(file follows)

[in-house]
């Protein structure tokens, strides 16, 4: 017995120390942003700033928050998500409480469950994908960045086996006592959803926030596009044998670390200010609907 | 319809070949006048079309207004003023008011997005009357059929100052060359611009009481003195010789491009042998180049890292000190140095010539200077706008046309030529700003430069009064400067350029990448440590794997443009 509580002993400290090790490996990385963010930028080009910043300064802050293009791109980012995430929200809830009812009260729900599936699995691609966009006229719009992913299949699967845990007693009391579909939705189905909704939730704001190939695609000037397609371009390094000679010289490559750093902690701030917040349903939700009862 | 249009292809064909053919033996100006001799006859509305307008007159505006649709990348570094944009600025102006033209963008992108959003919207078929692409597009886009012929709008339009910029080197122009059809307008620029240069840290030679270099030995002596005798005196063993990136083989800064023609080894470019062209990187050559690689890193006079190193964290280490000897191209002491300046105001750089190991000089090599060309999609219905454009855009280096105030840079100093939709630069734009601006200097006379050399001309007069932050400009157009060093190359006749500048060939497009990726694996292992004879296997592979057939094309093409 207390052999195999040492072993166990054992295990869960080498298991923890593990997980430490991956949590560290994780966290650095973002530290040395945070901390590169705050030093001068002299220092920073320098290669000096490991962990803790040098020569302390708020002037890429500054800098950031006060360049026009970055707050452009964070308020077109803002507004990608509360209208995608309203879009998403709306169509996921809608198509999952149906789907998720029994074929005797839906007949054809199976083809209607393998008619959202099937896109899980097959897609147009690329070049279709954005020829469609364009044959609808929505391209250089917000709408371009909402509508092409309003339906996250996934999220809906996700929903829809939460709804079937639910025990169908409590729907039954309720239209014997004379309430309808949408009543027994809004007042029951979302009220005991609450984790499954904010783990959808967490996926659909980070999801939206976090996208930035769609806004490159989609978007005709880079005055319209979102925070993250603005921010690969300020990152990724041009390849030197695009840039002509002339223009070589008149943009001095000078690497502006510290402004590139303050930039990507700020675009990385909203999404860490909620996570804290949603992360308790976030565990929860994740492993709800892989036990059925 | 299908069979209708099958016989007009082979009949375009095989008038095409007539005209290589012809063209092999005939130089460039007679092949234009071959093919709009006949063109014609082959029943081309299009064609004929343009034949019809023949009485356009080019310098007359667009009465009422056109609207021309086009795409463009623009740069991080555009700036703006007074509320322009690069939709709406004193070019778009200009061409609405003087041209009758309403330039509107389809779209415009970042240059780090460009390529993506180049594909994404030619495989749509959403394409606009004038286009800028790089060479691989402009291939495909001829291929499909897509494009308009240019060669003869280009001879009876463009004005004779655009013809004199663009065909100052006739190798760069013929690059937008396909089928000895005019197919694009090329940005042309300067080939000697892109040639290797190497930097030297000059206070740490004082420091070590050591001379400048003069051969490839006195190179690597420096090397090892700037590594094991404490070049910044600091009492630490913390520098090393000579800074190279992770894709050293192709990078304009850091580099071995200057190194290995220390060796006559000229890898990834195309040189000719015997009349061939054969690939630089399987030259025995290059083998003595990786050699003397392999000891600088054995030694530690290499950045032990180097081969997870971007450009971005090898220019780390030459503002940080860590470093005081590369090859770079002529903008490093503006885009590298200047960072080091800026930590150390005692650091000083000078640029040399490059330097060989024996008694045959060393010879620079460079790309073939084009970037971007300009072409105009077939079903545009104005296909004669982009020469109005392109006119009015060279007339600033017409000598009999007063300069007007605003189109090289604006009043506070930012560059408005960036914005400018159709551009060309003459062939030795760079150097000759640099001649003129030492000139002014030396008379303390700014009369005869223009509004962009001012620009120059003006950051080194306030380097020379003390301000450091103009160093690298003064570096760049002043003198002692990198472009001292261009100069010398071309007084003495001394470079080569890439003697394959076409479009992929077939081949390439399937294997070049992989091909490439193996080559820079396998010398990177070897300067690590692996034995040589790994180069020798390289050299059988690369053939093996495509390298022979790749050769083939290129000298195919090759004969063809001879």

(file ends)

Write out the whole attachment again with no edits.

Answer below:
[in-house]
């Protein structure tokens, strides 16, 4: 017995120390942003700033928050998500409480469950994908960045086996006592959803926030596009044998670390200010609907 | 319809070949006048079309207004003023008011997005009357059929100052060359611009009481003195010789491009042998180049890292000190140095010539200077706008046309030529700003430069009064400067350029990448440590794997443009 509580002993400290090790490996990385963010930028080009910043300064802050293009791109980012995430929200809830009812009260729900599936699995691609966009006229719009992913299949699967845990007693009391579909939705189905909704939730704001190939695609000037397609371009390094000679010289490559750093902690701030917040349903939700009862 | 249009292809064909053919033996100006001799006859509305307008007159505006649709990348570094944009600025102006033209963008992108959003919207078929692409597009886009012929709008339009910029080197122009059809307008620029240069840290030679270099030995002596005798005196063993990136083989800064023609080894470019062209990187050559690689890193006079190193964290280490000897191209002491300046105001750089190991000089090599060309999609219905454009855009280096105030840079100093939709630069734009601006200097006379050399001309007069932050400009157009060093190359006749500048060939497009990726694996292992004879296997592979057939094309093409 207390052999195999040492072993166990054992295990869960080498298991923890593990997980430490991956949590560290994780966290650095973002530290040395945070901390590169705050030093001068002299220092920073320098290669000096490991962990803790040098020569302390708020002037890429500054800098950031006060360049026009970055707050452009964070308020077109803002507004990608509360209208995608309203879009998403709306169509996921809608198509999952149906789907998720029994074929005797839906007949054809199976083809209607393998008619959202099937896109899980097959897609147009690329070049279709954005020829469609364009044959609808929505391209250089917000709408371009909402509508092409309003339906996250996934999220809906996700929903829809939460709804079937639910025990169908409590729907039954309720239209014997004379309430309808949408009543027994809004007042029951979302009220005991609450984790499954904010783990959808967490996926659909980070999801939206976090996208930035769609806004490159989609978007005709880079005055319209979102925070993250603005921010690969300020990152990724041009390849030197695009840039002509002339223009070589008149943009001095000078690497502006510290402004590139303050930039990507700020675009990385909203999404860490909620996570804290949603992360308790976030565990929860994740492993709800892989036990059925 | 299908069979209708099958016989007009082979009949375009095989008038095409007539005209290589012809063209092999005939130089460039007679092949234009071959093919709009006949063109014609082959029943081309299009064609004929343009034949019809023949009485356009080019310098007359667009009465009422056109609207021309086009795409463009623009740069991080555009700036703006007074509320322009690069939709709406004193070019778009200009061409609405003087041209009758309403330039509107389809779209415009970042240059780090460009390529993506180049594909994404030619495989749509959403394409606009004038286009800028790089060479691989402009291939495909001829291929499909897509494009308009240019060669003869280009001879009876463009004005004779655009013809004199663009065909100052006739190798760069013929690059937008396909089928000895005019197919694009090329940005042309300067080939000697892109040639290797190497930097030297000059206070740490004082420091070590050591001379400048003069051969490839006195190179690597420096090397090892700037590594094991404490070049910044600091009492630490913390520098090393000579800074190279992770894709050293192709990078304009850091580099071995200057190194290995220390060796006559000229890898990834195309040189000719015997009349061939054969690939630089399987030259025995290059083998003595990786050699003397392999000891600088054995030694530690290499950045032990180097081969997870971007450009971005090898220019780390030459503002940080860590470093005081590369090859770079002529903008490093503006885009590298200047960072080091800026930590150390005692650091000083000078640029040399490059330097060989024996008694045959060393010879620079460079790309073939084009970037971007300009072409105009077939079903545009104005296909004669982009020469109005392109006119009015060279007339600033017409000598009999007063300069007007605003189109090289604006009043506070930012560059408005960036914005400018159709551009060309003459062939030795760079150097000759640099001649003129030492000139002014030396008379303390700014009369005869223009509004962009001012620009120059003006950051080194306030380097020379003390301000450091103009160093690298003064570096760049002043003198002692990198472009001292261009100069010398071309007084003495001394470079080569890439003697394959076409479009992929077939081949390439399937294997070049992989091909490439193996080559820079396998010398990177070897300067690590692996034995040589790994180069020798390289050299059988690369053939093996495509390298022979790749050769083939290129000298195919090759004969063809001879």